Did you know? Approximately 60,000 records of vital events are filed every year with the Nebraska Department of Health and Human Services. The 2011 Nebraska Vital Statistics report contains information on births, deaths, marriages and divorces. Here's a quick snapshot of the report by the numbers.
- 25,722 live births occurred among Nebraska women in 2011.
- It's the lowest number of births to Nebraska residents since 2002 (25,381).
- The average age of a Nebraska woman giving birth to her first child increased over the past decade – 24.5 years in 2000 to 25.2 years in 2011.
- The age also increased for women giving birth to a second or third child.
- The majority of births occur among women in their 20s.
- The number and rate of live births among unmarried Nebraska women decreased for the second straight year in 2011, a rare event in recent decades.
- In 2011, there were 392 sets of twins and 13 sets of triplets. It was first year since 1992 that there wasn't at least one set of quadruplets born.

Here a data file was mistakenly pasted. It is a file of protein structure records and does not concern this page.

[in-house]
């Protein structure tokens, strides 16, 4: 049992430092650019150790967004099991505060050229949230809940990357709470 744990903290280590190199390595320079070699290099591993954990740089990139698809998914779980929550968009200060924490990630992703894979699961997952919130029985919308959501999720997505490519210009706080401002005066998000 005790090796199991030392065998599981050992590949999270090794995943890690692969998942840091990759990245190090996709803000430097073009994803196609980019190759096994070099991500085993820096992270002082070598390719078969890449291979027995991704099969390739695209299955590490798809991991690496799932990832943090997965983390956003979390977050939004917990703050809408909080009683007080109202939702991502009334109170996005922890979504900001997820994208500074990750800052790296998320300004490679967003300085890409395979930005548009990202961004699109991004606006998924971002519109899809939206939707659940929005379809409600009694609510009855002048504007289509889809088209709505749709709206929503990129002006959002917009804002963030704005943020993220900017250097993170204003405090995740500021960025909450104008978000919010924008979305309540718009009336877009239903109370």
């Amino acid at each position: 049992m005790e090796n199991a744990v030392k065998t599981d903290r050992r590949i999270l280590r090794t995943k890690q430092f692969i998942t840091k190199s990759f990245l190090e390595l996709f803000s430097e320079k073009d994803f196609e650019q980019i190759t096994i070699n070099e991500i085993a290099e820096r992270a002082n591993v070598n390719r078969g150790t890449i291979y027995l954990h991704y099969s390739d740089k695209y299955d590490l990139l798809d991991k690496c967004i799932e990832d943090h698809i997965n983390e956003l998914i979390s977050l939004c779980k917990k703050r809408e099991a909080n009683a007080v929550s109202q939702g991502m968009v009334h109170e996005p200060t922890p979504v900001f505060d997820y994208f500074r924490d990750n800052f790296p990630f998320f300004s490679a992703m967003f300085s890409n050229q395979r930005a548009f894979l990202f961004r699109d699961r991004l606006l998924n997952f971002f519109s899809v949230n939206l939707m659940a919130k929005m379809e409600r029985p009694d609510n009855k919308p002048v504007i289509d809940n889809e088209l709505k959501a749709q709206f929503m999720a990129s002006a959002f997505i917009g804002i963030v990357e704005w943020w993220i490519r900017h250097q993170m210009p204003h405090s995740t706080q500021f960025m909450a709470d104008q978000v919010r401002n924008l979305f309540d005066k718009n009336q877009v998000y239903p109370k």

- The average age at death for Nebraskans in 2011 was 75.5 years old, a slight increase from 75.4 years old in 2010.
- 75.5 years old ties the state's all-time record which was first set in 2003.
- Average age at death breakdown by gender:
- Nebraska women - 78.7 years.
- Nebraska men - 72.2 years. This is a new state record breaking the previous record of 72 years set in 2010.
- Cancer is Nebraska's leading cause of death. This is the third year in a row cancer surpassed heart disease as the state's leading cause of death.
- Heart disease is the second leading cause of death.
Marriage and Divorce:
- The number of marriages in Nebraska has been on the decline since 1970.
- The majority of people getting married in Nebraska are in their 20s.
- The number of divorces in Nebraska declined. There were 6,367 in 2011 versus 6,603 in 2010. Overall, the divorce rate has been on a slow decline since the 1990s.
- More divorces were granted to people in their 30s.
- Almost one of every four Nebraska divorces in 2011 ended a marriage that lasted three years or less.
To see more information in the report, go to: http://1.usa.gov/VBL5re.